The authors wish to thank the officials of the Forensic Medicine and Red Crescent Society in Guilan and Mazandaran Provinces for their co-operation. Furthermore, we are grateful to the staff of the DRS system in the Iran’s Ministry of Health and also to clinical research and development center in Guilan University of Medical Sciences for their cooperation and help.


Implication for health policy/practice/research/medical education: The results of our study show that drowning continues to have a significant impact on the northern Iranian community and its healthcare system. In addition to the reduced person-based injuries identified in the study, effective prevention programs lead to saving the costs related to drowning events such as property damage. Furthermore, local communities and healthcare workers should be educated for basic life-saving techniques and pre-hospital cares.
Please cite this paper as: Davoudi-Kiakalayeh A, Mohammadi R, Yousefzadeh-Chabok S. Prevention of Drowning By Community Based Intervention: Implications for Low- and Middel- Income Countries. Arch Trauma Res. 2012:1(3): 112-7. DOI:10.5812/atr.7690
Authors’ Contribution: This research was carried out in collaboration between all authors. ADK, RM and SYC was defined the research theme. ADK and SYC designed methods and analyzed the data. ADK and RM interpreted the results and wrote the paper. All authors have contributed to check and approved the manuscript.
Additional Information: The proposal of this study was reviewed and approved by the Medical Ethics Committee of Guilan University of Medical Science, Iran.
Financial Disclosure: The authors state that no conflicts of interest are present regarding this study.
Funding/Support: None declared.


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Table 1

Standardized Age Group Death Rates from Drowning in Rural Setting of Guilan and Mazandaran Provinces Using WHO World Standardized Populations

WHO Standardized Population 2005, No. (%) Study Areas Population 2005, No. (%) WHO Standardized Population 2006, No. (%) Study Areas Population 2006, No. (%) WHO Standardized Population 2007, No. (%) Study Areas Population 2007, No. (%) WHO Standardized Population 2008, No. (%) Study Areas Population 2008, No. (%)
Age, y
0 - 4 115 ( 8.9) 76 (5.8) 53 (8.9) 35 (5.8) 168 (8.8) 114 (6) 44 (8.8) 20 (6)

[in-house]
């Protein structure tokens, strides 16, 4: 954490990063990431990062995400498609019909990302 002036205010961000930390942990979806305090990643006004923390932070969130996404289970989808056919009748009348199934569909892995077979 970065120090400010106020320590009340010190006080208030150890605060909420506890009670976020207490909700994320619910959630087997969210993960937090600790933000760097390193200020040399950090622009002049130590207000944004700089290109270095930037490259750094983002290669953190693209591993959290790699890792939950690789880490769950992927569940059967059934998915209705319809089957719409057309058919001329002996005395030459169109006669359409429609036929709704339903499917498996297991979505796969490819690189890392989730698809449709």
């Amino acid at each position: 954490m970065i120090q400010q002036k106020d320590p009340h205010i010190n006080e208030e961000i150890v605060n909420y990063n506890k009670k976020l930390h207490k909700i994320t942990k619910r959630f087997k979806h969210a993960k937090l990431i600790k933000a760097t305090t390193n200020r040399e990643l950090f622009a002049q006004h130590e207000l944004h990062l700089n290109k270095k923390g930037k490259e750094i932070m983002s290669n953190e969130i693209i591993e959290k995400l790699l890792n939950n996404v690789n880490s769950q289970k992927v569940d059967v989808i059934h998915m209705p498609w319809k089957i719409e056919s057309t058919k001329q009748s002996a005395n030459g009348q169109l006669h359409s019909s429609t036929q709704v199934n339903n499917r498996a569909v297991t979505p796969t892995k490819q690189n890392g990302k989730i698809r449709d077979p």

5 - 9 96 (8.7) 70 (6.4) 43 (8.7) 31 (6.2) 61 (8.7) 44 (6.2) 104 (8.7) 74 (6)
10 - 14 95 (8.6) 95 (8.6) 43 (8.6) 40 (8) 69 (8.6) 61 (7.6) 26 (8.6) 21 (7)
15 - 19 135 (8.47) 192 (12) 101 (8.5) 138 (11) 59 (8.5) 78 (11) 110 (8.5) 136 (10)
20 - 24 66 (8.2) 96 (12) 82 (8.2) 111 (12) 156 (8.2) 229 (12) 106 (8.2) 157 (12)
25 - 29 63 (7.9) 72 (9.05) 63 (8) 74 (9) 55 (7.9) 67 (9.5) 95 (7.9) 119 (10)
30 - 34 76 (7.6) 74 (7.4) 23 (7.6) 92 (7) 61 (7.6) 62 (7.7) 46 (7.6) 47 (8)
35 - 39 50 (7.1) 48 (6.9) 36 (7.1) 35 (7) 57 (7.1) 12 (7.4) 50 (7.1) 52 (7.4)
40 - 44 26 (6.6) 5.8(23) 13 (6.6) 12 (6) 13 (6.6) 22 (6.2) 20 (6.6) 19 (6.4)
44 - 49 18 (6) 14 (4.8) 6 (6) 5 (5) 24 (6) 5 (5.5) 30 (6) 28 (5.6)
50 - 54 37 (5.4) 30 (4.3) 16 (5.4) 13 (4) 5 (5.4) 8 (4.7) 11 (5.4) 10 (4.8)
55 - 59 23 (4.5) 17 (3.5) 18 (4.5) 14 (4) 9 (4.5) 3 (3.8) 5 (4.5) 4 (3.9)
60 - 64 22 (3.7) 13 (2.6) 4 (3.8) 3 (2.8) 4 (3.7) 3 (2.9) 4 (3.7) 3 (3)
65 - 69 3(3) 3 (2.7) 9 (3) 8 (2.6) 3 (2.9) 3 (2.5) 3 (2.9) 3 (2.5)
70 - 74 7 (2.2) 7 (2.6) 2 (2.2) 3 (2.6) 15 (2.2) 19 (2.7) 9 (2.2) 11 (2.7)
75 - 79 4 (1.5) 5 (1.6) 1 (1.5) 3 (3.5) 6 (1.5) 7 (1.8) 3 (1.5) 4 (1.9)
80 - 85 3 (0.9) 3 (0.9) 2 (0.9) 2 (0.95) 5 (0.9) 5 (1) 1 (0.9) 1 (1.1)
85 < 1 (0.4) 1 (0.2) 1 (0.4) 1 (0.3) 1 (0.4) 1 (0.3) 1(0.4) 1(0.4)

Table 2

Case Related to Drowning Before and After the Program Intervention in Rural Setting of Caspian Sea Coastline (Guilan and Mazandaran Provinces)

Baseline Study 2005, No. Intervention Period , No.
2006 2007 2008
Male 94 52 80 83
Female 19 16 30 7
River 85 55 87 70
Lake 11 11 13 11
Canal 10 0 5 0
Others 7 2 5 9
Total 113 68 110 90

Figure 1

Trend in Age-adjusted Drowning Mortality Rates Based on the Rural Setting of Guilan and Mazandaran Provinces and WHO World Standardized Populations (2005 - 2008)